The step-like evolution of Arctic open water

Last modified: 
December 7, 2018 - 1:02pm
Type: Journal Article
Year of publication: 2018
Date published: 11/2018
Authors: Michael Goldstein, Amanda Lynch, Andras Zsom, Todd Arbetter, Andres Chang, Florence Fetterer
Journal title: Scientific Reports
Volume: 8
Issue: 1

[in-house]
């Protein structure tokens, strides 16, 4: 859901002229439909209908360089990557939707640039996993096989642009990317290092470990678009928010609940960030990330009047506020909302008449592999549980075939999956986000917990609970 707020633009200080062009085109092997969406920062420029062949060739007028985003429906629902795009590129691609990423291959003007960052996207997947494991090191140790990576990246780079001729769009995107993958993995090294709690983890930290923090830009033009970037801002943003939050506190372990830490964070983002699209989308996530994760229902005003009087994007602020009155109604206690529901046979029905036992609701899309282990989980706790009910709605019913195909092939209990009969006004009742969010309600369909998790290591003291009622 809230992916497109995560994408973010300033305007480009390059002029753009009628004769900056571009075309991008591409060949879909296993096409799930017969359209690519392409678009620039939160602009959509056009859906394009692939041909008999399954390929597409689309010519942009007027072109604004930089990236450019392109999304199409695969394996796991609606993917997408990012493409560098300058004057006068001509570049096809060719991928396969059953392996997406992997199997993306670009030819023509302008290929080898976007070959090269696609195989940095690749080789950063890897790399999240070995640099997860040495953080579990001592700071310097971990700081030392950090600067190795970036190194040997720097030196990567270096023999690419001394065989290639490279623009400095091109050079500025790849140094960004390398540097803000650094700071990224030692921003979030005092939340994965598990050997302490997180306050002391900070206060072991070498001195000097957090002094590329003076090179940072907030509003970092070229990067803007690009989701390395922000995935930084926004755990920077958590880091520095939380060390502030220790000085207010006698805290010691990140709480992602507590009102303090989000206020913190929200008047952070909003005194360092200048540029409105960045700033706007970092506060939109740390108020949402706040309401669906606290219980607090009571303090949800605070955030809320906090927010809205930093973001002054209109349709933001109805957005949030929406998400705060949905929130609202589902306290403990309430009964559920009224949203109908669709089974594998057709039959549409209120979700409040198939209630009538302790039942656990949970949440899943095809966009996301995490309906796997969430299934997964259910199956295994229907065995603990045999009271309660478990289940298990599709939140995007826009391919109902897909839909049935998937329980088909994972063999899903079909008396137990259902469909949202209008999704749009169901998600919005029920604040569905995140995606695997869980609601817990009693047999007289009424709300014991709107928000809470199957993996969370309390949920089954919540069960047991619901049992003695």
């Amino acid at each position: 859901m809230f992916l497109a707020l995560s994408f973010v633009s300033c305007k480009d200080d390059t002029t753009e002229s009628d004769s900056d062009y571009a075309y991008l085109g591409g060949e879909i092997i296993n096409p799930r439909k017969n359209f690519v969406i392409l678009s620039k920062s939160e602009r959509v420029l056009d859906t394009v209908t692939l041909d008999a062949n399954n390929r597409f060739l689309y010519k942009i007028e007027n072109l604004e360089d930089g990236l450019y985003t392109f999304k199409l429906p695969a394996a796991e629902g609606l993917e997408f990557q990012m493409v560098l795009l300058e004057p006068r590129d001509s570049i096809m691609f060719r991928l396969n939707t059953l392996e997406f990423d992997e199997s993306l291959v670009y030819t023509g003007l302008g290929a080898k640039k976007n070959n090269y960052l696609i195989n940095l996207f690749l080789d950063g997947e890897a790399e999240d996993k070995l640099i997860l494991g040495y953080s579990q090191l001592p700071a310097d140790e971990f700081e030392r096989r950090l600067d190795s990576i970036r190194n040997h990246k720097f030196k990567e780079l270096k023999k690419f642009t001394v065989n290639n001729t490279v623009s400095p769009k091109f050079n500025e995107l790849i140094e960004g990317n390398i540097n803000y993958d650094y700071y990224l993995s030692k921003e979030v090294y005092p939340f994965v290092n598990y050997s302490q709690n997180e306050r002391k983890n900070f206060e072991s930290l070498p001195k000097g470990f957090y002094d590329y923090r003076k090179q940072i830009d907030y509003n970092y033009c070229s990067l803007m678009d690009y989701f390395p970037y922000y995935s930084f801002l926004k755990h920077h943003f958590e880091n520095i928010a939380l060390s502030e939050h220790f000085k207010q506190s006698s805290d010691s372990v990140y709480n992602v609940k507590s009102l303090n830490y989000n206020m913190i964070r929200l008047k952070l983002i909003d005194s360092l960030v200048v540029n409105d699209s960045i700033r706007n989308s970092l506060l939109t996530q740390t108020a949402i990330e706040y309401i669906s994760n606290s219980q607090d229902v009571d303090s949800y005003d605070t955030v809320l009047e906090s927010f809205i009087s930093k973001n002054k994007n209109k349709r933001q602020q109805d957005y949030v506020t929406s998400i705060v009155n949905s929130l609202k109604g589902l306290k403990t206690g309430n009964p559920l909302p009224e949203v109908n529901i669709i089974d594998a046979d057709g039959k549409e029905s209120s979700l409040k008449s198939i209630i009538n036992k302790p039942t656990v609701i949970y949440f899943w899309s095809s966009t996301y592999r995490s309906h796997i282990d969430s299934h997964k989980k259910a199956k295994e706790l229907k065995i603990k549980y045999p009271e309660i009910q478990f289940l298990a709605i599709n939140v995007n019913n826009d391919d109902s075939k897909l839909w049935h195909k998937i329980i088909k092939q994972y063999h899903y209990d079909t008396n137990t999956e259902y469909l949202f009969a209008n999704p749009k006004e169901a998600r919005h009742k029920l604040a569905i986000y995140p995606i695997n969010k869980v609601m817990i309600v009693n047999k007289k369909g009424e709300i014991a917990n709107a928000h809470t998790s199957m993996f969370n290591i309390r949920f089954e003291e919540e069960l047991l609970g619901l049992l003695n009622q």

September open water fraction in the Arctic is analyzed using the satellite era record of ice concentration (1979–2017). Evidence is presented that three breakpoints (shifts in the mean) occurred in the Pacific sector, with higher amounts of open water starting in 1989, 2002, and 2007. Breakpoints in the Atlantic sector record of open water are evident in 1971 in longer records, and around 2000 and 2011. Multiple breakpoints are also evident in the Canadian and Russian halves. Statistical models that use detected breakpoints of the Pacific and Atlantic sectors, as well as models with breakpoints in the Canadian and Russian halves and the Arctic as a whole, outperform linear trend models in fitting the data. From a physical standpoint, the results support the thesis that Arctic sea ice may have critical points beyond which a return to the previous state is less likely. From an analysis standpoint, the findings imply that de-meaning the data using the breakpoint means is less likely to cause spurious signals than employing a linear detrend.

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